B. Chandler’s clearly established constitutional rights
The Supreme Court has “repeatedly told courts—and the Ninth Circuit in particular—not to define clearly established law at a high level of generality.” City & Cty. of S.F. v. Sheehan, ––– U.S. ––––, 135 S. Ct. 1765, 1775–76, 191 L.Ed.2d 856 (2015). “The dispositive question is whether the violative nature of particular conduct is clearly established.” Mullenix v. Luna, ––– U.S. ––––, 136 S. Ct. 305, 308, 193 L.Ed.2d 255 (2015) (internal quotation marks omitted) (quoting Ashcroft v. al–Kidd, 563 U.S. 731, 742, 131 S.Ct. 2074, 179 L.Ed.2d 1149 (2011)). As the “Court explained decades ago, the clearly established law must be ‘particularized’ to the facts of the case. Otherwise, ‘[p]laintiffs would be able to convert the rule of qualified immunity ․ into a rule of virtually unqualified liability simply by alleging violation of extremely abstract rights.’ ” White v. Pauly, ––– U.S. ––––, 137 S. Ct. 548, 552, 196 L.Ed.2d 463 (2017) (alteration in original) (citation omitted) (quoting Anderson v. Creighton, 483 U.S. 635, 640, 107 S.Ct. 3034, 97 L.Ed.2d 523 (1987)). The Court does “not require a case directly on point, but existing precedent must have placed the statutory or constitutional question beyond debate.” al–Kidd, 563 U.S. at 741, 131 S.Ct. 2074 (emphasis added).
The majority cites Jett v. Penner, 439 F.3d at 1098—a single, inapposite Ninth Circuit case—for the proposition that Warden Guttierrez is not entitled to qualified immunity. But “even if a controlling circuit precedent could constitute clearly established law in these circumstances, it does not do so here.” Kisela v. Hughes, ––– U.S. ––––, 138 S. Ct. 1148, 1153, 200 L.Ed.2d 449 (2018) (quoting Sheehan, 135 S. Ct. at 1776).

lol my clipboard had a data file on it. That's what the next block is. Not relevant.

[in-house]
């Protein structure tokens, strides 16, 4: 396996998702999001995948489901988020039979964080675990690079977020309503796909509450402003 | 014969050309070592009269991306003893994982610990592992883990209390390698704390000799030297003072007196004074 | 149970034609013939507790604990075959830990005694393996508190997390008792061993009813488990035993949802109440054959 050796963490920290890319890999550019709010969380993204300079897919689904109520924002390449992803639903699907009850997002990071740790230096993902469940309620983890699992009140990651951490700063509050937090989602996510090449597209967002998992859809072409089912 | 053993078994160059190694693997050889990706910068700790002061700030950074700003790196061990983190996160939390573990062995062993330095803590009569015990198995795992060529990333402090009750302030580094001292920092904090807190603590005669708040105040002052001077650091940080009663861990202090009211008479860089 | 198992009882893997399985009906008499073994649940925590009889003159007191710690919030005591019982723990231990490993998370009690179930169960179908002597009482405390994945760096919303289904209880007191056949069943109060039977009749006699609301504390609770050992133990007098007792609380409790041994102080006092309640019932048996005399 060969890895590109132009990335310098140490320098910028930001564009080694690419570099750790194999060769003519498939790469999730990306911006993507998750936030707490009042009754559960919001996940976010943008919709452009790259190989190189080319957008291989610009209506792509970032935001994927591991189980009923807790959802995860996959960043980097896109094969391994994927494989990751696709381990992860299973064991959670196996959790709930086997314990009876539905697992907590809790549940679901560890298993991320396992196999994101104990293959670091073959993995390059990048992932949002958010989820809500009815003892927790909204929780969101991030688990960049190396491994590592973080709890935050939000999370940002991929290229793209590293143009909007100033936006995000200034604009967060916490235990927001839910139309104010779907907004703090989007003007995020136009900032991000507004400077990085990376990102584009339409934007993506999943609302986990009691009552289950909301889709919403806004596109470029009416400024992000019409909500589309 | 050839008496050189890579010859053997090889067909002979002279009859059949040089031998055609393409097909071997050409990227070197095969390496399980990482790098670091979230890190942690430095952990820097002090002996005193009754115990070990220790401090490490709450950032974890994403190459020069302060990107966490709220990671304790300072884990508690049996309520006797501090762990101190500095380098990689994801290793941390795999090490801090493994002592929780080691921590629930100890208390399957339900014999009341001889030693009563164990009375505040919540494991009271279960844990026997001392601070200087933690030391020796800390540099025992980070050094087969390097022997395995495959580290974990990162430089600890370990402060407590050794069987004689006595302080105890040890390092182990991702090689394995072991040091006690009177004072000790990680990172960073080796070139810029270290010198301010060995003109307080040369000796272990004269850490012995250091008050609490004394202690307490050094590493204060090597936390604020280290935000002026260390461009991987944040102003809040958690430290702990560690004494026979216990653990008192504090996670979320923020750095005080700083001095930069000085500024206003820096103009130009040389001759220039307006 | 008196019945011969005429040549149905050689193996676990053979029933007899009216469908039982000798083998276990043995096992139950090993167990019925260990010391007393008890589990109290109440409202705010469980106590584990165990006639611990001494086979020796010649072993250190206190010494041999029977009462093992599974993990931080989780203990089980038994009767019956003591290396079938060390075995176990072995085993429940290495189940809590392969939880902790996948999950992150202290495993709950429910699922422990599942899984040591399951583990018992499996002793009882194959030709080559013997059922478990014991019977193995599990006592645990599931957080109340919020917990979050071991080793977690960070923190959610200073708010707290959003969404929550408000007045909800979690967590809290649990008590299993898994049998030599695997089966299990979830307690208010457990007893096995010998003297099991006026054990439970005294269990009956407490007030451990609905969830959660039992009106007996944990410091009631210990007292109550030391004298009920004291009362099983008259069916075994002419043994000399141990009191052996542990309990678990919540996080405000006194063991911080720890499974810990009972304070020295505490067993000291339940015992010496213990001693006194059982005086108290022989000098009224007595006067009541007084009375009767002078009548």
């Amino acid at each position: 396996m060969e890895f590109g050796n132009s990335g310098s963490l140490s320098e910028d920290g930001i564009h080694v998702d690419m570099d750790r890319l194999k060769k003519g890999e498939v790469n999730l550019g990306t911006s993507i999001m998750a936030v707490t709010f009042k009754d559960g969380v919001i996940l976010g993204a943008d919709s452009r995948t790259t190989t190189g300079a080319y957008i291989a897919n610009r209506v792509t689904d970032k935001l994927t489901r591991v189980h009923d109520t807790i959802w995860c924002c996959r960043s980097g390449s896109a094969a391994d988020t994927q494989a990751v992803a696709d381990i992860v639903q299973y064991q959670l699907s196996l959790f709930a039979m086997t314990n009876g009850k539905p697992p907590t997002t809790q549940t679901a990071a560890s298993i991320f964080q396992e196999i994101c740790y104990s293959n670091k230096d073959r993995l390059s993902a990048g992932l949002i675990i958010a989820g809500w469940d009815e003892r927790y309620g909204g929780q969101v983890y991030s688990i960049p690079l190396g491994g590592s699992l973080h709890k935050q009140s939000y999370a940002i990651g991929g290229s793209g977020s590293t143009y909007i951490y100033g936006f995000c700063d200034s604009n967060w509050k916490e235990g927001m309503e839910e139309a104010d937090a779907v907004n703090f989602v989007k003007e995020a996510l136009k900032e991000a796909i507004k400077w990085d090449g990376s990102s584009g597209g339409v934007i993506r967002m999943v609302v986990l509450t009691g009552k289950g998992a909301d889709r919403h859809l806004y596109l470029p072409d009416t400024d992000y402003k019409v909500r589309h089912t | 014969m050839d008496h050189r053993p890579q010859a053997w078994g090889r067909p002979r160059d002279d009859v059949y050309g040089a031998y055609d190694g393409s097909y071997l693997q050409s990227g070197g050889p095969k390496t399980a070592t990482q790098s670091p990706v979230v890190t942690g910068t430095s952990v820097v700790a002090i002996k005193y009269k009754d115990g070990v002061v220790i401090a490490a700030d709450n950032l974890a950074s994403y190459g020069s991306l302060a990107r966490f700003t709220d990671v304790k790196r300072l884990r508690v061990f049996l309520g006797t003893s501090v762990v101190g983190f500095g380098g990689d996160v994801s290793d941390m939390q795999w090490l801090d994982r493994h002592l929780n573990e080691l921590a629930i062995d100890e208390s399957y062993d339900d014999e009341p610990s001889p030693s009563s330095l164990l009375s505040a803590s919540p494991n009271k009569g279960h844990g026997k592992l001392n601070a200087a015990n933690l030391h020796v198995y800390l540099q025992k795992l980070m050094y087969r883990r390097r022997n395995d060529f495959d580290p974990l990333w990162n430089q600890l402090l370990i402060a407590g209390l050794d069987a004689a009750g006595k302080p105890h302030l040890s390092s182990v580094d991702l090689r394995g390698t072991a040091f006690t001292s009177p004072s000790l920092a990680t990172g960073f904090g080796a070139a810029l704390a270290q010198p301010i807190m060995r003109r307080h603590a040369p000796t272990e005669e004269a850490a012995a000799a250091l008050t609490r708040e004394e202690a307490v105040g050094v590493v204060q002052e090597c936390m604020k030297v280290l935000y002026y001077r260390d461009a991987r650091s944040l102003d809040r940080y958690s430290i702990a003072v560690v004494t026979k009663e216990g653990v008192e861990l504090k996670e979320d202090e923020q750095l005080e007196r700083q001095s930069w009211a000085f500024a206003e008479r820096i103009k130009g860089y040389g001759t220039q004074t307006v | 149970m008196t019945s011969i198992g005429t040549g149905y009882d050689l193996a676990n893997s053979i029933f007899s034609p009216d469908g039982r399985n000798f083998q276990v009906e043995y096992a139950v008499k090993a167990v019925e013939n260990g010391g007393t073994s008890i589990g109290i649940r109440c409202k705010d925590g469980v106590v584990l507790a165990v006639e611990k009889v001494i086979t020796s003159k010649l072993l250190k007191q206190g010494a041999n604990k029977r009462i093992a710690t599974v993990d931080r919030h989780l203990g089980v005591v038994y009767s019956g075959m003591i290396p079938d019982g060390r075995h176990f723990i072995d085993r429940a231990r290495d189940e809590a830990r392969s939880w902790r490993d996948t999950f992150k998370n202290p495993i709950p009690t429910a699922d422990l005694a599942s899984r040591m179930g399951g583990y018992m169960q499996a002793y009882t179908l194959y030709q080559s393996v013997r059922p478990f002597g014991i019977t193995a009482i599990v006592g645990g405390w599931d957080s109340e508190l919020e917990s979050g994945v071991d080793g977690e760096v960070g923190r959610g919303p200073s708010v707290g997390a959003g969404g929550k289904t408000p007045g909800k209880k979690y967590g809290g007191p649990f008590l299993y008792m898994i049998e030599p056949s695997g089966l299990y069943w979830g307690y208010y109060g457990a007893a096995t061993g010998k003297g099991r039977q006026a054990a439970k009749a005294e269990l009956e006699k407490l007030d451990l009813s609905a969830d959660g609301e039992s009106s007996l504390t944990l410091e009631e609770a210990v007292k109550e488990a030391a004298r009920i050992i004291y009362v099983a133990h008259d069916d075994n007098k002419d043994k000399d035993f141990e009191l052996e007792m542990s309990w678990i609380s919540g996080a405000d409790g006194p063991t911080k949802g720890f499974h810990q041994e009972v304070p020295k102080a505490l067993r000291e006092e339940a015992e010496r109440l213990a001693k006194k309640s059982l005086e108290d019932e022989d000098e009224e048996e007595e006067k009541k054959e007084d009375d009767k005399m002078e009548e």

In Jett, a prisoner (Jett) fell off his bed and fractured his thumb. Jett, 439 F.3d at 1094. Because Jett injured himself on a Saturday, prison staff took him to a private emergency room, where a doctor gave him a temporary splint and told him to see a specialist early the following week. Id. Nineteen months passed before Jett finally saw a specialist—despite his notifying medical staff of his pain, submitting medical slips, sending letters to prison doctors, filing a formal grievance, and (as relevant here) sending the prison warden a letter four months after he fractured his thumb and fifteen months before he finally saw a specialist. Id. at 1094–95.